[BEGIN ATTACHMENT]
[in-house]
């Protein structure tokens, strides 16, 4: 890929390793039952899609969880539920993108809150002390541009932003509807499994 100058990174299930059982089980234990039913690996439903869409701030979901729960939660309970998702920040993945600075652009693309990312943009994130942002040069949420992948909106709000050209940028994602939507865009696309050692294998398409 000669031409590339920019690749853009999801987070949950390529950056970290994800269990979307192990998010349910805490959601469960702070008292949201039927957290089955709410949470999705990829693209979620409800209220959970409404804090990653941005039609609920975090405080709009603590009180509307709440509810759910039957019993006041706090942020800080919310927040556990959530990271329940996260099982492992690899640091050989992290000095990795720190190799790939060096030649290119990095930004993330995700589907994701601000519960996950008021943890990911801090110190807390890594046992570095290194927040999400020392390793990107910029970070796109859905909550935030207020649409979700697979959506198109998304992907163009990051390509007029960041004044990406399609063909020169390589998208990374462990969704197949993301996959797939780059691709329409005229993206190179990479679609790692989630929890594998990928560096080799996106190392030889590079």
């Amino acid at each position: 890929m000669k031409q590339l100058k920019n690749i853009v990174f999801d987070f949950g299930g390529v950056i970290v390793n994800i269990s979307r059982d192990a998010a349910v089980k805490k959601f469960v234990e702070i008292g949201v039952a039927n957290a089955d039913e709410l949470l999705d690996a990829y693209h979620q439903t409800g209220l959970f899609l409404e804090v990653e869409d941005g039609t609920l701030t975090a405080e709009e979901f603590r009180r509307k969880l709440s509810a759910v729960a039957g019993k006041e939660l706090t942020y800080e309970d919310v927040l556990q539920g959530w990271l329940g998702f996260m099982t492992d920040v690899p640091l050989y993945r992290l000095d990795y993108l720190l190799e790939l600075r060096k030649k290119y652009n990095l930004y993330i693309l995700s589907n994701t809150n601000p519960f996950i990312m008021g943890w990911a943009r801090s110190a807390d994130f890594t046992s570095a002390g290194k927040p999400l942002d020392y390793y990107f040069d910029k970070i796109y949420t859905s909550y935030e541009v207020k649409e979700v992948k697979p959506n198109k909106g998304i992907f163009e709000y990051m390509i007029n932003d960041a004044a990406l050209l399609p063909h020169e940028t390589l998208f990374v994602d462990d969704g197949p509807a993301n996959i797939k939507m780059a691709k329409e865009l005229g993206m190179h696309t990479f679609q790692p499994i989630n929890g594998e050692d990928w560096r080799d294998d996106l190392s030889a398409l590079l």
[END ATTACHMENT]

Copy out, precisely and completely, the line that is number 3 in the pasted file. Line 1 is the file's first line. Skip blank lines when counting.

């Amino acid at each position: 890929m000669k031409q590339l100058k920019n690749i853009v990174f999801d987070f949950g299930g390529v950056i970290v390793n994800i269990s979307r059982d192990a998010a349910v089980k805490k959601f469960v234990e702070i008292g949201v039952a039927n957290a089955d039913e709410l949470l999705d690996a990829y693209h979620q439903t409800g209220l959970f899609l409404e804090v990653e869409d941005g039609t609920l701030t975090a405080e709009e979901f603590r009180r509307k969880l709440s509810a759910v729960a039957g019993k006041e939660l706090t942020y800080e309970d919310v927040l556990q539920g959530w990271l329940g998702f996260m099982t492992d920040v690899p640091l050989y993945r992290l000095d990795y993108l720190l190799e790939l600075r060096k030649k290119y652009n990095l930004y993330i693309l995700s589907n994701t809150n601000p519960f996950i990312m008021g943890w990911a943009r801090s110190a807390d994130f890594t046992s570095a002390g290194k927040p999400l942002d020392y390793y990107f040069d910029k970070i796109y949420t859905s909550y935030e541009v207020k649409e979700v992948k697979p959506n198109k909106g998304i992907f163009e709000y990051m390509i007029n932003d960041a004044a990406l050209l399609p063909h020169e940028t390589l998208f990374v994602d462990d969704g197949p509807a993301n996959i797939k939507m780059a691709k329409e865009l005229g993206m190179h696309t990479f679609q790692p499994i989630n929890g594998e050692d990928w560096r080799d294998d996106l190392s030889a398409l590079l």